A recent study published in the American Journal of Infection Control shows a strong correlation between improved use of an ultraviolet (UV) disinfection program and a decrease in C. difficile rates.
Authors of the study, “Maximizing efficiency in a high occupancy setting to utilize ultraviolet disinfection for isolation rooms,” describe changes made by the Cincinnati Children’s Hospital Medical Center’s infection prevention and control (IPC) and environmental services (EVS) departments to increase use of its two UV robots and increase coverage.
The medical center’s EVS team for inpatient areas is contracted through a third-party vendor that maintains a strong relationship with the in-house IPC team. In 2016, the medical center purchased two UV robots, which a dedicated infection preventionist managed to disinfect rooms. In 2017, the hospital decided to turn the UV disinfection operations over to its EVS team. The EVS team initially managed 1.4 full-time equivalent (FTE) UV technicians and within months increased it to 2.4 FTEs.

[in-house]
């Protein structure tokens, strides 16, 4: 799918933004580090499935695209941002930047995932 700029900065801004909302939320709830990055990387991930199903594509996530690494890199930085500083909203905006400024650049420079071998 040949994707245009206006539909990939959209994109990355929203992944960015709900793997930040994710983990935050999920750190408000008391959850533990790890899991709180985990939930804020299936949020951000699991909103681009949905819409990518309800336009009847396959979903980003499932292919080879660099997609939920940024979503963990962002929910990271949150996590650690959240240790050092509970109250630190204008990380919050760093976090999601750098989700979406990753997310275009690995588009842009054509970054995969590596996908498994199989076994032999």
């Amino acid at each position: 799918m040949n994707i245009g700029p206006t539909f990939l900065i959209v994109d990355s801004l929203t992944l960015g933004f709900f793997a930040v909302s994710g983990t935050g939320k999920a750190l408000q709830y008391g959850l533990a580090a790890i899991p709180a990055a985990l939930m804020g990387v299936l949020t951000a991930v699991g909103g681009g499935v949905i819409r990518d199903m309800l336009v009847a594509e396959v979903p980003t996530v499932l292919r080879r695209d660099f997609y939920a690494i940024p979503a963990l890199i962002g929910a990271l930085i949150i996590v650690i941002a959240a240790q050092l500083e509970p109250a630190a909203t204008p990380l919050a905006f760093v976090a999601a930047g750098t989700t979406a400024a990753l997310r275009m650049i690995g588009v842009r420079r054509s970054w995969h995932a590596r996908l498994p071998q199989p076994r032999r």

“An improvement team was established that included an infection preventionist, the IPC director and an [EVS] manager,” the study authors write. “The group later grew to include an [EVS] data analyst and the [EVS] director. Definitions were established for the types of rooms to prioritize for UV disinfection, and data tracking and reporting frequency were determined. The team met on a biweekly basis to review data and discuss how to improve coverage.”
After moving UV disinfection operations to EVS, disinfection of isolation rooms quickly improved, averaging 70% monthly.
In May 2018, the medical center trained relief UV technicians to fill in for absences of the dedicated technicians. That staffing alteration helped to increase isolation room coverage to an average of 88% monthly, and priority room coverage improved as well.
In addition, the authors found that HAI rates decreased 16% after the new program was implemented.